The little red gems the boys leave behind would "just melt" in this heat, she says, and that would deprive customers of local produce stands and five South Jersey farmers' markets a chance to savor their flavor.
Berrying season began a bit early this year, at the beginning of June. When it ends by mid-July, Brookeberry will have produced 200 to 300 crates - 12 half-pints each - of the best raspberries I've ever met.
Sales of Jersey-grown organic raspberries totaled $32,000 in 2008, compared with nearly $400,000 for organic blueberries grown in the state, according to the most recent statistics of the U.S. Department of Agriculture.
Organic raspberries "are not a major crop, obviously," says Lynne Richmond, spokesperson for the New Jersey Department of Agriculture.
Organic and conventionally grown raspberries have a reputation for promoting health, offering levels of antioxidants in league with those of blueberries, strawberries, and blackberries.
"Eating raspberries keeps you young," Figueroa jokes. "When I eat one, it brings me right back to when I was a kid and I used to pick in the field. Every time."
The personable sisters began leasing this ground in Winslow Township's Elm (old-timers pronounce it "El-um") section from their dad, John Grasso, in 2008. He and his wife, Betty, live in the house on the property. Sometimes their daughters store flats of berries in the basement.
Though named for Beebe's daughter Brooke, the business honors the memory of the sisters' beloved grandfather, also named John Grasso, who farmed the same acreage and died at 94 in 2007.
"We used to pick raspberries with him," recalls Beebe, who sells Brookeberry's bounty at the farmers' markets, including those in Collingswood and Margate.
"When we decided to start the farm, it was like, 'We used to do this, and we have enough kids [to help out]. Why not?' "
The decision to go organic - Brookeberry is certified by the N.J. Department of Agriculture - followed, well, naturally.
"All our kids are out there picking," Beebe says. "We don't want [chemical] spraying."
Raspberries may be delicious, but picking them is a pain, even without the temperature nearing 100. Adult men generally don't like the work, Figueroa says.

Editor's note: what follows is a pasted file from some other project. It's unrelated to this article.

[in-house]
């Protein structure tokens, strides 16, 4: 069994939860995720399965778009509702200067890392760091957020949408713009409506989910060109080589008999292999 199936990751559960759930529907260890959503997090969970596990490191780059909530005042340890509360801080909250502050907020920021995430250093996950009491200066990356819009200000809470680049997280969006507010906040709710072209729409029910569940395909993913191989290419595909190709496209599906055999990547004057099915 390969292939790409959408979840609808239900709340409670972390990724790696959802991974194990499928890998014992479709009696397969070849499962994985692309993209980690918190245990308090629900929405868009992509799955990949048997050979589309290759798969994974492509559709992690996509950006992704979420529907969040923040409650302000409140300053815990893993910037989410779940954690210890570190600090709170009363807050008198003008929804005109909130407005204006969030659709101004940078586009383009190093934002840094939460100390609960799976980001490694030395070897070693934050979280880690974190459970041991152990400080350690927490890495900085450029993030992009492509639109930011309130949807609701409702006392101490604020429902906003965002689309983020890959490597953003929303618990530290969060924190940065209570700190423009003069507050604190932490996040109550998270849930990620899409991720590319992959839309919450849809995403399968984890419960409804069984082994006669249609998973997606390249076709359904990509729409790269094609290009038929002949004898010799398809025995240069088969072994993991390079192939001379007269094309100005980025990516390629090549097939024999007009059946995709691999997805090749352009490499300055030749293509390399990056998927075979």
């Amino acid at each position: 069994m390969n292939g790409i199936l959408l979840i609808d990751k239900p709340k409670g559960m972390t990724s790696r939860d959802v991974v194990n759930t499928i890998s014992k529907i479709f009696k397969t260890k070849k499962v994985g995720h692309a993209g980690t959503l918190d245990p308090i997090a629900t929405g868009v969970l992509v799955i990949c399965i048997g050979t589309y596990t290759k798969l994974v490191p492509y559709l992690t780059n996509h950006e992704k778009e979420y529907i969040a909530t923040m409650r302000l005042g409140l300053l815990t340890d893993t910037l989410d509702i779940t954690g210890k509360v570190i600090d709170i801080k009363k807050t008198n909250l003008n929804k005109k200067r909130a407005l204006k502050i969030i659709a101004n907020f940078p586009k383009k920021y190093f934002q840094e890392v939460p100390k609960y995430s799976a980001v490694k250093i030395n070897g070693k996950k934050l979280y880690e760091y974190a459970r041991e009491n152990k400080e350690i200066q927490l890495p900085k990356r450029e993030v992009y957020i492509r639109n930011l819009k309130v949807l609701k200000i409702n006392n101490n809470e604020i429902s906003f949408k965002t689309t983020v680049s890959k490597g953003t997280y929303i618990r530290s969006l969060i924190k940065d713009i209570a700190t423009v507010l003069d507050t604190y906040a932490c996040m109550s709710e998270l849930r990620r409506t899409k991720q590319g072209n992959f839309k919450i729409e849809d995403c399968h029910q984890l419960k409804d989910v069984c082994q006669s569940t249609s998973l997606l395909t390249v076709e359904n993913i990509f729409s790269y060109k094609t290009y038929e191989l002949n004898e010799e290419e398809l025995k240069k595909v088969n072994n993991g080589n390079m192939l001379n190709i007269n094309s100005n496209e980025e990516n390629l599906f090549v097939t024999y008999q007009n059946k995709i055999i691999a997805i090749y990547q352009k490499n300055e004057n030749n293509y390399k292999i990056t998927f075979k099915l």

"You've got to go in between and underneath the bushes," which are about four feet high. "It's backbreaking," she explains. "You have one knee always on the ground."
The berries aren't as robust as their flavor. Time in the hand, or under the sun, can easily transform them into raspberry jelly.
Raspberries also are prone to root rot. The fungus wiped out the entire crop during Brookeberry's second year of operation.
"We cried a lot," Figueroa says.
Fortunately, raspberries aren't the only source of income for the sisters. Their husbands both work, and Figueroa is employed as a dental hygienist.
But during berrying season, 10-hour days in the fields are not uncommon. The crew uses a golf cart to transport the flats to storage, and farming organically means weeds - which are as fast-growing as they are abundant - must be pulled by hand.
Though cool weather shortened the 2011 season, this year is better. Which means more work but also more money, including for the family crew.
The boys and their one female cousin, namesake Brooke, are paid $7 per flat.
"I like it because I get to be around my family," says Brandon Beebe, 16, "and I get to make some money."
He and the boys - Brooke is on her way - are more than happy to pause from picking to chant the farm's unofficial slogan.
"There are no bad berries," they shout. "Just bad pickers!"
Contact Kevin Riordan at 856-779-3845, firstname.lastname@example.org, or follow on Twitter @inqkriordan. Read the metro columnists' blog, "Blinq," at www.phillynews.com/blinq.